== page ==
Mayor Walsh issues statement following Boston Freedom Rally


Ashton Chan, at right, of Waltham smokes with Michael Gordon of Framingham Sunday at the Boston Freedom Rally for legalized marijuana Sunday, Sept. 16 on Boston Common. / Photo by Riley Robinson

By Guy Ovadia, news correspondent

Mayor Martin J. Walsh said the Boston Common was left in poor condition after a pro-marijuana event.

The event, which was organized by marijuana advocacy group MassCann, is officially called the Boston Freedom Rally. It is an annual event which was held from Sept. 14 to 16.  

“As a city, we take tremendous pride in our public spaces, and the conditions we saw in the aftermath of this weekend’s Boston Freedom Rally . . . are both appalling and unacceptable,” Walsh wrote in a statement on Sept. 17 on 311, a local complaints site. “The Boston Common is a beloved place in our city, as it is America’s first park, and we expect that all event organizers and vendors respect this public space, because it belongs to all of us.”

City Council members Ed Flynn and Josh Zakim said that the event needs to be relocated next year in a meeting on Sept. 26. The Friends of the Public Garden, a neighborhood group, wrote that the rally left behind piles of trash and hypodermic needles and caused damage to the grass with vehicles.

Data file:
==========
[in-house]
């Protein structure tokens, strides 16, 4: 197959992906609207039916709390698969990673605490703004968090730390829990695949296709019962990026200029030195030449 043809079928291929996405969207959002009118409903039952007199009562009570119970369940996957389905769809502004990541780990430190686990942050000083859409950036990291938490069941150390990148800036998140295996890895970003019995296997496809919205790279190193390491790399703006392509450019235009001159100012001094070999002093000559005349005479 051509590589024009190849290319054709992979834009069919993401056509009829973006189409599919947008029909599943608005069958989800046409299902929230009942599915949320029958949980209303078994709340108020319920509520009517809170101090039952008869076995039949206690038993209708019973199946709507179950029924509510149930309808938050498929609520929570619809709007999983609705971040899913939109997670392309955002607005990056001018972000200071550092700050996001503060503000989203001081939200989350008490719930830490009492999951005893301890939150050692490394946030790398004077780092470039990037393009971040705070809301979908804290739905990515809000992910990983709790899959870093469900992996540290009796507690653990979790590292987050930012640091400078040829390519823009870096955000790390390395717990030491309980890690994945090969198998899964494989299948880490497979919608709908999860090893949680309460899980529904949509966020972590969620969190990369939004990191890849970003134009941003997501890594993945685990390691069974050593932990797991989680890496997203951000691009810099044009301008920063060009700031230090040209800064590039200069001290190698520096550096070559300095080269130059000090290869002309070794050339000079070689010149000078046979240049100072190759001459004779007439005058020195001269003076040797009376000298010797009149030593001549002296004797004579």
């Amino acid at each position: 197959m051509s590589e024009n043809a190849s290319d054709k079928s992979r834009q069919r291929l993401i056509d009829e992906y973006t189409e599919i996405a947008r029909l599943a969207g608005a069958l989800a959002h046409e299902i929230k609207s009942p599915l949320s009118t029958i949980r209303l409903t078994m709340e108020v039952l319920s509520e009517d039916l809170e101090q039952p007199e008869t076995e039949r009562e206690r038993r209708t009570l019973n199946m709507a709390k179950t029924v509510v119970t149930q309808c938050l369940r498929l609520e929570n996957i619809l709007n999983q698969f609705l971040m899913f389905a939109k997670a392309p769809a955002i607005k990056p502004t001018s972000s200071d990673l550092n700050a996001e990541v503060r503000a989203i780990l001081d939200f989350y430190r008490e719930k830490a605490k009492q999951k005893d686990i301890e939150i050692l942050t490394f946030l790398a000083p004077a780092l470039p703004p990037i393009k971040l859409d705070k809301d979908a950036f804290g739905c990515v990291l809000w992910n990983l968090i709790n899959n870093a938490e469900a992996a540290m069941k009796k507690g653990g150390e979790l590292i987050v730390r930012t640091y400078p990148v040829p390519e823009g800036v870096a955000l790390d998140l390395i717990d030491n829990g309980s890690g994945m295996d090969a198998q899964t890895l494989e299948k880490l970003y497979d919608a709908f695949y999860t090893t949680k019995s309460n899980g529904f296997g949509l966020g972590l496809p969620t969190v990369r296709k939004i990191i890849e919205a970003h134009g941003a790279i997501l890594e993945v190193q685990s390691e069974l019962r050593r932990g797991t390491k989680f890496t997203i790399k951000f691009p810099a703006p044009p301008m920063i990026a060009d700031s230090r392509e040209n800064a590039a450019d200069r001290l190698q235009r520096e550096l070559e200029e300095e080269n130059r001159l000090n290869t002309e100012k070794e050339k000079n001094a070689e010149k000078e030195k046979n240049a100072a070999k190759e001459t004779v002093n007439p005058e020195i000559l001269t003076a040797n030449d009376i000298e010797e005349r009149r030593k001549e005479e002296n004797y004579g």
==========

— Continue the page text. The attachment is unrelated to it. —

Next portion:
*Quote Statement from Liz Vizza, Executive Director, Friends of the Public Garden:

“The Friends of the Public Garden strives to keep Boston Common in great condition for all to enjoy, so we are both disappointed and frustrated that the Freedom Rally left this public green space in disarray. Moving forward, we hope to meet with organizers to share expectations and establish a solid action plan to avoid any issues in the future.”

Although MassCann denies most of these claims, the litter issue is a valid concern they plan to address in subsequent rallies. In a Sept. 17 Facebook post, the organization acknowledged the mess, calling those who perpetrated it “animals,” and thanked those who volunteered to help clean it up.

“We posted our own image on Sunday evening as vendors were cleaning up,” said Maddie Kinsella, MassCann’s press secretary. “We want to make sure this does not happen again next year, but it’s the only valid complaint they had.”

Kinsella said MassCann’s goal is to hold vendors and the concessions company they work under liable for their waste management. The organization will begin imposing fees on vendors to ensure they are keeping their areas tidy and is planning a recycling initiative next year.

Kinsella said that some claims, such as those that say the Common was littered with hypodermic needles after the rally, mischaracterize the entire event. In fact, she claims that legal marijuana reduces opioid overdoses. According to the National Institute of Drug Abuse’s website, states with a legal cannabis industry experience fewer opiate overdoses than states without it.

“Boston has an opioid problem, so you can find that stuff everywhere,” Kinsella said. “States with a medical or legal cannabis industry see reductions in opiate overdoses by 23 percent.”